First Minister Mark Drakeford will today set out a plan for the fundamental reform of the United Kingdom to secure the long-term future of the union.
He will also set out a positive alternative to the twin forces of nationalism and populism as he delivers the annual Keir Hardie lecture in Merthyr Tydfil tonight.
Speaking at Merthyr Tydfil College tonight, the First Minister will say:
“If we aren’t to succumb to the language of nationalism; if we aren’t to sleepwalk into independence ourselves, we must take up the baton where the UK government itself has dropped it.
“By thinking profoundly about the ways in which that United Kingdom has to remake itself to survive.
“We need an urgent debate to secure fundamental constitutional reform of this United Kingdom towards a fairer, more equitable and more sustainable settlement.”
The Keir Hardie lecture follows the publication of the Welsh Government’s policy document, 'Reforming our union: shared governance in the UK', which sets out a 20-point plan for reforming the union and addressing the constitutional challenges created by Brexit.
The proposals include:
- continued representation for Wales, Scotland, Northern Ireland and England in the House of Commons and a reformed upper House of Parliament with a membership, largely or wholly elected, which takes into account the multi-national character of the union
- the relationship between the four governments should be based on a partnership of equals, in a spirit of mutual respect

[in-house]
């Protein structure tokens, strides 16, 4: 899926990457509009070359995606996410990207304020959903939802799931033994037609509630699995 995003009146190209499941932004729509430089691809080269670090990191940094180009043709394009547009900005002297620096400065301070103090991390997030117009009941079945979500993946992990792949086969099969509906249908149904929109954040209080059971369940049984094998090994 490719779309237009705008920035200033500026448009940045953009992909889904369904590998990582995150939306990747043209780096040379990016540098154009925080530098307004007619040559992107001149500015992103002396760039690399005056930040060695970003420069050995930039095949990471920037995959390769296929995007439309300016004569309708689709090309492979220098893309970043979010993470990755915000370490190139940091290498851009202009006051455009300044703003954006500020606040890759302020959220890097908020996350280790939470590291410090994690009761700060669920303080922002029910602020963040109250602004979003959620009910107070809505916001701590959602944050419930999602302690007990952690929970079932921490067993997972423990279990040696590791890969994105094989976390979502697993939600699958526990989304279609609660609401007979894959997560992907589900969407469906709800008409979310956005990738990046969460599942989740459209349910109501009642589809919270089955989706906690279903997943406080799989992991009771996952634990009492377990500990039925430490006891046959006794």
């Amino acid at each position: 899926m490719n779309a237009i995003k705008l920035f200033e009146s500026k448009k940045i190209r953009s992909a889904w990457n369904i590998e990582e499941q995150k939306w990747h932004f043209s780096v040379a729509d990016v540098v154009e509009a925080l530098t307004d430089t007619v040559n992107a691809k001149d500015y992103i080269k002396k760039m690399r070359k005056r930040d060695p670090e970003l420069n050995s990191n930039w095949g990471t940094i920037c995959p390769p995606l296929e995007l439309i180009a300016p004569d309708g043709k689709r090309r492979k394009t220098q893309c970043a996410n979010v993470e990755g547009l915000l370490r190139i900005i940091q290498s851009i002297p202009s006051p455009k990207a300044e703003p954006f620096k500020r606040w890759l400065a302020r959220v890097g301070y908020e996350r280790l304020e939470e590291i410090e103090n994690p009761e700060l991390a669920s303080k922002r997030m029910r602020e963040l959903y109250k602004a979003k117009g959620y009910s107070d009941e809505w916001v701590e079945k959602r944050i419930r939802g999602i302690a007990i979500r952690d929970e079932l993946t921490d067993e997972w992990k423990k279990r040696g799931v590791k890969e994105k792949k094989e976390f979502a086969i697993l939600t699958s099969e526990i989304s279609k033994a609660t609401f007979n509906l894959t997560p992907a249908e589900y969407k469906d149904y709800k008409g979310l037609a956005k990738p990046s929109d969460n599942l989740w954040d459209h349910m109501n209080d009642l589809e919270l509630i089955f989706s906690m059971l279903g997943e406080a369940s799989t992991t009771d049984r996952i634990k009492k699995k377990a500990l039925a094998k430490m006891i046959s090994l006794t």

- a root and branch reform of the existing inter-governmental mechanisms, including memoranda of understanding, to meet the new challenges of a post-Brexit world
- involvement of devolved administrations in forming the UK government’s policy on international relations and trade
- fair funding across the four UK nations
- membership of the Supreme Court should reflect the make-up of the union
- a constitutional convention to consider future constitutional developments
First Minister Mark Drakeford said:
“The Welsh Government believes in a strong Wales as part of a strengthened United Kingdom which remains a member of a strengthened European Union.
“But the very future of the United Kingdom as a voluntary association of nations working together in our common interests is now in question as a result of Brexit.
“Reform of the UK constitution is both urgent and vital. This plan sets out the minimum steps we believe are need to strengthen our Union for the future.”
The First Minister will also make a statement about the new policy document to the National Assembly on October 15.